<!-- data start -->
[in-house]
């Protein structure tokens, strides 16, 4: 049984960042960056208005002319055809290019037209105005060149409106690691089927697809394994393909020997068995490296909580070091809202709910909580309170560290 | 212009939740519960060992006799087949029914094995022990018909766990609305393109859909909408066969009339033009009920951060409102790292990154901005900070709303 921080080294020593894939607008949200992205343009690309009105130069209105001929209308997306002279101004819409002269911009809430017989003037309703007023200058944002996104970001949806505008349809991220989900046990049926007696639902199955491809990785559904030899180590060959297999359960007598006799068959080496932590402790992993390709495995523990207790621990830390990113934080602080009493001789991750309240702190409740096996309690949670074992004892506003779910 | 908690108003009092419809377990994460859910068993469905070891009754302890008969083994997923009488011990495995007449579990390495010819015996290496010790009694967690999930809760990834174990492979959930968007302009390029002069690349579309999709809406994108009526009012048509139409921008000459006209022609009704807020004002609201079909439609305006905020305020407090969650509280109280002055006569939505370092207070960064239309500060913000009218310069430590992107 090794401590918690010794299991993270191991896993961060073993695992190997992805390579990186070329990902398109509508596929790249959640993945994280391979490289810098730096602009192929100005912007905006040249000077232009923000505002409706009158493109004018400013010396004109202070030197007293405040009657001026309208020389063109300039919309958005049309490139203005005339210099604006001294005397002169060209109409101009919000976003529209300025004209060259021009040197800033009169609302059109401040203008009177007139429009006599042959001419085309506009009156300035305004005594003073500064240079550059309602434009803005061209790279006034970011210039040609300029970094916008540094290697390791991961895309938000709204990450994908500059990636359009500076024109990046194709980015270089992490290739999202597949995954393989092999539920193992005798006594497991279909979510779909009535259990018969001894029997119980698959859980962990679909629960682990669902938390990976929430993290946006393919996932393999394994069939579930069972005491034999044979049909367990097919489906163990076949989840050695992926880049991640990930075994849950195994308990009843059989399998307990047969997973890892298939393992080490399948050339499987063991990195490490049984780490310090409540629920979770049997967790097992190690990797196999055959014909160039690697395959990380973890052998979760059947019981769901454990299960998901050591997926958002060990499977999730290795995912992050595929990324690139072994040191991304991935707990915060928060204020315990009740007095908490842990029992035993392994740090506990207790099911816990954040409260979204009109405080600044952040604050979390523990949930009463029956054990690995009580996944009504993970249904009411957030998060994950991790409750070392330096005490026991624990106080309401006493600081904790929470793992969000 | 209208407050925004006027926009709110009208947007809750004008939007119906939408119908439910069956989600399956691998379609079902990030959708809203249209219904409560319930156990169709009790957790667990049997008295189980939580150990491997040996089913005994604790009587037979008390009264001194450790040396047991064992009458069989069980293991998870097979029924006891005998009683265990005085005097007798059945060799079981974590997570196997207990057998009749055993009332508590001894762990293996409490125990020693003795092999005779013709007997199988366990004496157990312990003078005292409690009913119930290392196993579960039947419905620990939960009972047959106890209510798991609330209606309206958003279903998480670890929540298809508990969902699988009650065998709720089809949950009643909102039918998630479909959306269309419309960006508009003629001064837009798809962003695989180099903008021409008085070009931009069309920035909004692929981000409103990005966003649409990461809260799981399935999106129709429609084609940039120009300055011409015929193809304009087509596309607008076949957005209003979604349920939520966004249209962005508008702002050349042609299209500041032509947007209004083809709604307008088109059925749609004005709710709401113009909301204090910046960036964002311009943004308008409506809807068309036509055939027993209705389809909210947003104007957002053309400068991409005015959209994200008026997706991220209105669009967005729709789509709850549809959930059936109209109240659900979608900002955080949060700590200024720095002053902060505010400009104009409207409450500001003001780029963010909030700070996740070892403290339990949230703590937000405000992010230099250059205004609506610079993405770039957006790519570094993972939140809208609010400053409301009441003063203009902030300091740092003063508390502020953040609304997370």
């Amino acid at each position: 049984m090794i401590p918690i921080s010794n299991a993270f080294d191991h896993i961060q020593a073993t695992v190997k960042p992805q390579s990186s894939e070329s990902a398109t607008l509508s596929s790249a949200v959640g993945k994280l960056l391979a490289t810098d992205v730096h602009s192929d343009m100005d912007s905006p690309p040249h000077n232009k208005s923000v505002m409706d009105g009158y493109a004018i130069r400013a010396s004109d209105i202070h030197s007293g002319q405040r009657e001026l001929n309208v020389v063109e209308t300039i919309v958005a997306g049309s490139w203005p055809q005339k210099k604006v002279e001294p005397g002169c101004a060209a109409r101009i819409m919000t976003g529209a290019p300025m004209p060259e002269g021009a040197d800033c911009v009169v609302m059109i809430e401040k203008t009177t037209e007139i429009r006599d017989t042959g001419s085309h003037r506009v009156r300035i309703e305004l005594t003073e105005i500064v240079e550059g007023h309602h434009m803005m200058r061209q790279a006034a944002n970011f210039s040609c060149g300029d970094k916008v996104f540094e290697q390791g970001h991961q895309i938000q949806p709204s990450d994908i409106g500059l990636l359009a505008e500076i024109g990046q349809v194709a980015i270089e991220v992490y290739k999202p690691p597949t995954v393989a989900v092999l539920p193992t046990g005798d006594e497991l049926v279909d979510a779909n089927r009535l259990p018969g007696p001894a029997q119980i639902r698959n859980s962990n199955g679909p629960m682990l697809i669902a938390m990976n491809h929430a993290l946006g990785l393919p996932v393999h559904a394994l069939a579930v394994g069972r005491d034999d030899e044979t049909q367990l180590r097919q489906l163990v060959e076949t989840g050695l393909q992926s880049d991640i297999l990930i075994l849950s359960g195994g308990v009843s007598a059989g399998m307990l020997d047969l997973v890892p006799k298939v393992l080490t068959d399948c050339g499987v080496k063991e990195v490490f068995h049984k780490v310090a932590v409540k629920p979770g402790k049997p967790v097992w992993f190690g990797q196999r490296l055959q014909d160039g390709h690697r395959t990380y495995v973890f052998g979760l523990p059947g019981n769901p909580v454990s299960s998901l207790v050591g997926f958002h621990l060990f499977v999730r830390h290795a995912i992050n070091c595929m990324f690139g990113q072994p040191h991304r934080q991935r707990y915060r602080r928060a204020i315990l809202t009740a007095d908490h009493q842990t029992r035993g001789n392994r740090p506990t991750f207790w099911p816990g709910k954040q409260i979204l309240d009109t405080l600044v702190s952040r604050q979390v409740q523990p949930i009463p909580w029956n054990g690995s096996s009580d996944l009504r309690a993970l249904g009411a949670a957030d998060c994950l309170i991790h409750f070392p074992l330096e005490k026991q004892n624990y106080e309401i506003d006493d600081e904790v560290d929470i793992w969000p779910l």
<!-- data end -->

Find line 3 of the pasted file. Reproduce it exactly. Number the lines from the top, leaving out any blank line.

């Amino acid at each position: 049984m090794i401590p918690i921080s010794n299991a993270f080294d191991h896993i961060q020593a073993t695992v190997k960042p992805q390579s990186s894939e070329s990902a398109t607008l509508s596929s790249a949200v959640g993945k994280l960056l391979a490289t810098d992205v730096h602009s192929d343009m100005d912007s905006p690309p040249h000077n232009k208005s923000v505002m409706d009105g009158y493109a004018i130069r400013a010396s004109d209105i202070h030197s007293g002319q405040r009657e001026l001929n309208v020389v063109e209308t300039i919309v958005a997306g049309s490139w203005p055809q005339k210099k604006v002279e001294p005397g002169c101004a060209a109409r101009i819409m919000t976003g529209a290019p300025m004209p060259e002269g021009a040197d800033c911009v009169v609302m059109i809430e401040k203008t009177t037209e007139i429009r006599d017989t042959g001419s085309h003037r506009v009156r300035i309703e305004l005594t003073e105005i500064v240079e550059g007023h309602h434009m803005m200058r061209q790279a006034a944002n970011f210039s040609c060149g300029d970094k916008v996104f540094e290697q390791g970001h991961q895309i938000q949806p709204s990450d994908i409106g500059l990636l359009a505008e500076i024109g990046q349809v194709a980015i270089e991220v992490y290739k999202p690691p597949t995954v393989a989900v092999l539920p193992t046990g005798d006594e497991l049926v279909d979510a779909n089927r009535l259990p018969g007696p001894a029997q119980i639902r698959n859980s962990n199955g679909p629960m682990l697809i669902a938390m990976n491809h929430a993290l946006g990785l393919p996932v393999h559904a394994l069939a579930v394994g069972r005491d034999d030899e044979t049909q367990l180590r097919q489906l163990v060959e076949t989840g050695l393909q992926s880049d991640i297999l990930i075994l849950s359960g195994g308990v009843s007598a059989g399998m307990l020997d047969l997973v890892p006799k298939v393992l080490t068959d399948c050339g499987v080496k063991e990195v490490f068995h049984k780490v310090a932590v409540k629920p979770g402790k049997p967790v097992w992993f190690g990797q196999r490296l055959q014909d160039g390709h690697r395959t990380y495995v973890f052998g979760l523990p059947g019981n769901p909580v454990s299960s998901l207790v050591g997926f958002h621990l060990f499977v999730r830390h290795a995912i992050n070091c595929m990324f690139g990113q072994p040191h991304r934080q991935r707990y915060r602080r928060a204020i315990l809202t009740a007095d908490h009493q842990t029992r035993g001789n392994r740090p506990t991750f207790w099911p816990g709910k954040q409260i979204l309240d009109t405080l600044v702190s952040r604050q979390v409740q523990p949930i009463p909580w029956n054990g690995s096996s009580d996944l009504r309690a993970l249904g009411a949670a957030d998060c994950l309170i991790h409750f070392p074992l330096e005490k026991q004892n624990y106080e309401i506003d006493d600081e904790v560290d929470i793992w969000p779910l």